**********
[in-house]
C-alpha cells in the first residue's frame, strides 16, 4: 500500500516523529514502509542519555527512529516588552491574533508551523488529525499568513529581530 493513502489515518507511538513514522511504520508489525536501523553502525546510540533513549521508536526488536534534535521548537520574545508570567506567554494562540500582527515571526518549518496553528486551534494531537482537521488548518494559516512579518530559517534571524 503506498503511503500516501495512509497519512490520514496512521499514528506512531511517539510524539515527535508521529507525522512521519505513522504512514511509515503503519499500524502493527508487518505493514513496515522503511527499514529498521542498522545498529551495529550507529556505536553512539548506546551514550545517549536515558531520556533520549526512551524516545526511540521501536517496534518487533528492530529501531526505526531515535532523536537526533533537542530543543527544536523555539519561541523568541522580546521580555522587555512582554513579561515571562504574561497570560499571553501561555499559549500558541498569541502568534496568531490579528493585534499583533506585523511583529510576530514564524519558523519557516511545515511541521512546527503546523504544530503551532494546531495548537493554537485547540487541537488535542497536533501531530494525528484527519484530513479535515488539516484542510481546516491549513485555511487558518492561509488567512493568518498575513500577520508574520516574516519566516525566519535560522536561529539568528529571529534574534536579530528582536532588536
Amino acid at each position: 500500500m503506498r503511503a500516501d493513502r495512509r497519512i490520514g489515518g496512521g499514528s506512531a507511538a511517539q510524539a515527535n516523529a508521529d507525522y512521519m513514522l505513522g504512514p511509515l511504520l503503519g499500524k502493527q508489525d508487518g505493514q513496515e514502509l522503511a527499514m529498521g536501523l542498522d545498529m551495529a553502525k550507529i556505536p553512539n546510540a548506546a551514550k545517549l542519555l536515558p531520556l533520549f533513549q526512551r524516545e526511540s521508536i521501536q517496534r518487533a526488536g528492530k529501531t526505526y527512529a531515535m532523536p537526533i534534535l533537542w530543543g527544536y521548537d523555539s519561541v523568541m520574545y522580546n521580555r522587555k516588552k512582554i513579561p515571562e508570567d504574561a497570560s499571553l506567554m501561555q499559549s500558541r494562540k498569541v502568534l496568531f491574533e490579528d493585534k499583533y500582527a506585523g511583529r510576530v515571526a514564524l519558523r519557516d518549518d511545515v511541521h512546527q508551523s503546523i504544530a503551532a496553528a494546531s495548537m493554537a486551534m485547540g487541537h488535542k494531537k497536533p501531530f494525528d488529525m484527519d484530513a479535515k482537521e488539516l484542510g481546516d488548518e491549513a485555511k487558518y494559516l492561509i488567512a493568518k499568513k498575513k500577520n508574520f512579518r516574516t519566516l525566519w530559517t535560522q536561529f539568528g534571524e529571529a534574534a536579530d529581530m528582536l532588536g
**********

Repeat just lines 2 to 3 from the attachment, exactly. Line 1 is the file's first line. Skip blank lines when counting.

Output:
C-alpha cells in the first residue's frame, strides 16, 4: 500500500516523529514502509542519555527512529516588552491574533508551523488529525499568513529581530 493513502489515518507511538513514522511504520508489525536501523553502525546510540533513549521508536526488536534534535521548537520574545508570567506567554494562540500582527515571526518549518496553528486551534494531537482537521488548518494559516512579518530559517534571524 503506498503511503500516501495512509497519512490520514496512521499514528506512531511517539510524539515527535508521529507525522512521519505513522504512514511509515503503519499500524502493527508487518505493514513496515522503511527499514529498521542498522545498529551495529550507529556505536553512539548506546551514550545517549536515558531520556533520549526512551524516545526511540521501536517496534518487533528492530529501531526505526531515535532523536537526533533537542530543543527544536523555539519561541523568541522580546521580555522587555512582554513579561515571562504574561497570560499571553501561555499559549500558541498569541502568534496568531490579528493585534499583533506585523511583529510576530514564524519558523519557516511545515511541521512546527503546523504544530503551532494546531495548537493554537485547540487541537488535542497536533501531530494525528484527519484530513479535515488539516484542510481546516491549513485555511487558518492561509488567512493568518498575513500577520508574520516574516519566516525566519535560522536561529539568528529571529534574534536579530528582536532588536
Amino acid at each position: 500500500m503506498r503511503a500516501d493513502r495512509r497519512i490520514g489515518g496512521g499514528s506512531a507511538a511517539q510524539a515527535n516523529a508521529d507525522y512521519m513514522l505513522g504512514p511509515l511504520l503503519g499500524k502493527q508489525d508487518g505493514q513496515e514502509l522503511a527499514m529498521g536501523l542498522d545498529m551495529a553502525k550507529i556505536p553512539n546510540a548506546a551514550k545517549l542519555l536515558p531520556l533520549f533513549q526512551r524516545e526511540s521508536i521501536q517496534r518487533a526488536g528492530k529501531t526505526y527512529a531515535m532523536p537526533i534534535l533537542w530543543g527544536y521548537d523555539s519561541v523568541m520574545y522580546n521580555r522587555k516588552k512582554i513579561p515571562e508570567d504574561a497570560s499571553l506567554m501561555q499559549s500558541r494562540k498569541v502568534l496568531f491574533e490579528d493585534k499583533y500582527a506585523g511583529r510576530v515571526a514564524l519558523r519557516d518549518d511545515v511541521h512546527q508551523s503546523i504544530a503551532a496553528a494546531s495548537m493554537a486551534m485547540g487541537h488535542k494531537k497536533p501531530f494525528d488529525m484527519d484530513a479535515k482537521e488539516l484542510g481546516d488548518e491549513a485555511k487558518y494559516l492561509i488567512a493568518k499568513k498575513k500577520n508574520f512579518r516574516t519566516l525566519w530559517t535560522q536561529f539568528g534571524e529571529a534574534a536579530d529581530m528582536l532588536g